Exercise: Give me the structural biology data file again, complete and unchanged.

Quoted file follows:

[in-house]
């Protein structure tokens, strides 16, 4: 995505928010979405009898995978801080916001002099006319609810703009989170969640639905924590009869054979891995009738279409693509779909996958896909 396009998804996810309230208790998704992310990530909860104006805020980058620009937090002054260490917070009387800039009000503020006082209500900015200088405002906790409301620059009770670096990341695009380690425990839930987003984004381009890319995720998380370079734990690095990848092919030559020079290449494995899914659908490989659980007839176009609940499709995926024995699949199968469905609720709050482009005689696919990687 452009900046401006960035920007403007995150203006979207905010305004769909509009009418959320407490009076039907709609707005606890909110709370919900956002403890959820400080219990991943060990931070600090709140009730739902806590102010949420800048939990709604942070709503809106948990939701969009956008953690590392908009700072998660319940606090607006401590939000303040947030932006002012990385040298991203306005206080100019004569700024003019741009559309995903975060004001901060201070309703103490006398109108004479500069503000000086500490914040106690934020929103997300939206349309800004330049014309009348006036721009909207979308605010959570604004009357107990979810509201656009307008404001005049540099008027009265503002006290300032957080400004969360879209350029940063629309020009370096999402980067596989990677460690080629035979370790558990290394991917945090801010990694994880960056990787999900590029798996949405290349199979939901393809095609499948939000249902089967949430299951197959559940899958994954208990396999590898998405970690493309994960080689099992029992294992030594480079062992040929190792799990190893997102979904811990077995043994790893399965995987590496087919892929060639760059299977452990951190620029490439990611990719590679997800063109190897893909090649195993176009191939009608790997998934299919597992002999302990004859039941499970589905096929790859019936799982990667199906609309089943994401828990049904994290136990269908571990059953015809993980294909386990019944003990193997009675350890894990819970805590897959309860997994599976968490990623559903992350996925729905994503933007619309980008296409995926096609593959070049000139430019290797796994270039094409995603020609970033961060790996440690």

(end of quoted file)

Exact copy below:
[in-house]
């Protein structure tokens, strides 16, 4: 995505928010979405009898995978801080916001002099006319609810703009989170969640639905924590009869054979891995009738279409693509779909996958896909 396009998804996810309230208790998704992310990530909860104006805020980058620009937090002054260490917070009387800039009000503020006082209500900015200088405002906790409301620059009770670096990341695009380690425990839930987003984004381009890319995720998380370079734990690095990848092919030559020079290449494995899914659908490989659980007839176009609940499709995926024995699949199968469905609720709050482009005689696919990687 452009900046401006960035920007403007995150203006979207905010305004769909509009009418959320407490009076039907709609707005606890909110709370919900956002403890959820400080219990991943060990931070600090709140009730739902806590102010949420800048939990709604942070709503809106948990939701969009956008953690590392908009700072998660319940606090607006401590939000303040947030932006002012990385040298991203306005206080100019004569700024003019741009559309995903975060004001901060201070309703103490006398109108004479500069503000000086500490914040106690934020929103997300939206349309800004330049014309009348006036721009909207979308605010959570604004009357107990979810509201656009307008404001005049540099008027009265503002006290300032957080400004969360879209350029940063629309020009370096999402980067596989990677460690080629035979370790558990290394991917945090801010990694994880960056990787999900590029798996949405290349199979939901393809095609499948939000249902089967949430299951197959559940899958994954208990396999590898998405970690493309994960080689099992029992294992030594480079062992040929190792799990190893997102979904811990077995043994790893399965995987590496087919892929060639760059299977452990951190620029490439990611990719590679997800063109190897893909090649195993176009191939009608790997998934299919597992002999302990004859039941499970589905096929790859019936799982990667199906609309089943994401828990049904994290136990269908571990059953015809993980294909386990019944003990193997009675350890894990819970805590897959309860997994599976968490990623559903992350996925729905994503933007619309980008296409995926096609593959070049000139430019290797796994270039094409995603020609970033961060790996440690």